I gave a copy of this book to my younger son when he graduated from high school. I wanted him to understand that he was entering an exciting time. What I love about the book is that it starts in one place and takes you through a dark stage. Eventually you come out of it, but the book makes it clear that to get where you need to be, you have to make your own path. I've quoted from this book in many of the commencement addresses I've delivered. In fact, I thought it was so fabulous that one holiday season I gave the book to all the people in my division at work. Cracking the Corporate Code By Price M. Cobbs and Judith L. Turnock
I belong to the Executive Leadership Council, a group of African-American Fortune 500 business executives. The authors of this book interviewed 32 of our members about their experiences in the corporate world, from early in their careers to the present. The personal stories show how these executives dealt with race and gender issues, built up their confidence, and learned to use the power they acquired in a positive way. It's such an insightful book because this group has long been at the forefront of successful African-American executives in corporate America.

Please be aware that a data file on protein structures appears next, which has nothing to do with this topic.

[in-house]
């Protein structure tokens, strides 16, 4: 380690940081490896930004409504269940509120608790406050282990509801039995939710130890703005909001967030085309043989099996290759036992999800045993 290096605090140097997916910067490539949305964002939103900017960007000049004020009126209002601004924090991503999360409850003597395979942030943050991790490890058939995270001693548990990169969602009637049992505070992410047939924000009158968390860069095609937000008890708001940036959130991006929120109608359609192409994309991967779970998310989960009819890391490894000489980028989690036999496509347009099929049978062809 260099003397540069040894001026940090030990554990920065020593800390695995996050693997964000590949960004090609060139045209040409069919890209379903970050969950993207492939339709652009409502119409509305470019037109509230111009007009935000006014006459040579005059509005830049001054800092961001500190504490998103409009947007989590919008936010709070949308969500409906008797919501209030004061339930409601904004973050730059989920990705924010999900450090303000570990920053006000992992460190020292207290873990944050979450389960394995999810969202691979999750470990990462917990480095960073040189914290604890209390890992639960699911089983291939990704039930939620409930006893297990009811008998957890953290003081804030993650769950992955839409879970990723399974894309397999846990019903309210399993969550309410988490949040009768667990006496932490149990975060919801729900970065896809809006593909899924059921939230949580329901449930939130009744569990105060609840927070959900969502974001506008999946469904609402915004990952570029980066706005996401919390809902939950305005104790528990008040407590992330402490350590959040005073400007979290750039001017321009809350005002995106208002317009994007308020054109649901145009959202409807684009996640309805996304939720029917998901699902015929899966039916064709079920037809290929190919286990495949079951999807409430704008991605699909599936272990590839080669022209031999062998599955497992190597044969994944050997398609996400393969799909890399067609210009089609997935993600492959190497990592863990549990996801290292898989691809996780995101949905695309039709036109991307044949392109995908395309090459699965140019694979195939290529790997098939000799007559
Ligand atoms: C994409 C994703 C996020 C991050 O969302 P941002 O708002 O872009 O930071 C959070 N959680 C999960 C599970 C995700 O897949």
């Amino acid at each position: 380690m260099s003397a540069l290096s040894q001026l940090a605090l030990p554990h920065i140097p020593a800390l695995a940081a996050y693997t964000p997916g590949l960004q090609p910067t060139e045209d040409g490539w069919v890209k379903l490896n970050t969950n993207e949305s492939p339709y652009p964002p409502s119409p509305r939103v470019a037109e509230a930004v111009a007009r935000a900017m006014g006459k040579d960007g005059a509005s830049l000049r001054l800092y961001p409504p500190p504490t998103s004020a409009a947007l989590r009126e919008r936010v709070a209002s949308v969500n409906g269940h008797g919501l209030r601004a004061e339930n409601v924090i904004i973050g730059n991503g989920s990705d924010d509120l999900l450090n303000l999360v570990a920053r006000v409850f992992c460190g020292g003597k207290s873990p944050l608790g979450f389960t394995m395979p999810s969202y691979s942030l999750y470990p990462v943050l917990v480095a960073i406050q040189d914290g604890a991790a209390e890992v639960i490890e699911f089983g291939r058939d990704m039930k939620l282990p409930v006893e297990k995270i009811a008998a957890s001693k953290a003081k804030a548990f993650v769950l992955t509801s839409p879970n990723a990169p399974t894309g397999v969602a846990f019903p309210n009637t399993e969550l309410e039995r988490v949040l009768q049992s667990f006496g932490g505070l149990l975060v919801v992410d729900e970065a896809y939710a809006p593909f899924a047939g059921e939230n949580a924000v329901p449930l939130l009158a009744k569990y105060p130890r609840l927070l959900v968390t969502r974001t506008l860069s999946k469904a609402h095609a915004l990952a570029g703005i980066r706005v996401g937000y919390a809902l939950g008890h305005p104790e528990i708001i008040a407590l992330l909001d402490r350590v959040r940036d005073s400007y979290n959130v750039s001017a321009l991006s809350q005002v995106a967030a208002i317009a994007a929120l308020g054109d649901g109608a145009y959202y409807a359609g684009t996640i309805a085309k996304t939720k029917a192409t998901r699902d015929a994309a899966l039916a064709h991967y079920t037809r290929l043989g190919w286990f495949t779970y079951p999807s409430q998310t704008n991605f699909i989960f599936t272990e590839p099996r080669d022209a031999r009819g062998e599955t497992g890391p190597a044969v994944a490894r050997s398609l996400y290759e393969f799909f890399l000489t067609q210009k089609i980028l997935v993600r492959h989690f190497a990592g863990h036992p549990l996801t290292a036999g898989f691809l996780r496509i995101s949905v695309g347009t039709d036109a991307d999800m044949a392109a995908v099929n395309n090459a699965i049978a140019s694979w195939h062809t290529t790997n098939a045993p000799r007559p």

The Bourne Identity By Robert Ludlum
I picked this up in an airport. My flight had been delayed. I thought I needed some adventure, if only vicariously. This was my first spy novel, and I did not put it down from the time I got on the plane until the time I arrived in Minneapolis. I read it in the taxi home and kept reading it until my husband asked, 'Are you going to bed?' I liked the suspense—the twists and turns in the story—but even more so I liked that a strong woman was helping the hero.
A Year in Provence By Peter Mayle
I like to read books that take me away from the seriousness of the work I do, and it was so much fun to read about a place I had visited. I loved Mayle's sense of humor. The book is, naturally, about the beauty, food, and wine of Provence—but it's also about slow contractors in Provence. It's a reminder that some things are the same wherever you are.
The Art of Happiness By His Holiness the Dalai Lama and Howard C. Cutler, M.D.
I read this a couple of years ago and went out and bought a copy for each of my sons. The Dalai Lama defines empathy and compassion in a way that I hadn't understood before. The book has helped me with life at home and in the business world. The one thing I realized is how important it is to look at a situation from another person's perspective. Sometimes, when you change your lens ever so slightly, you see everything differently—and you can find a solution to a nagging problem.
Printed from Oprah.com on Friday, December 13, 2013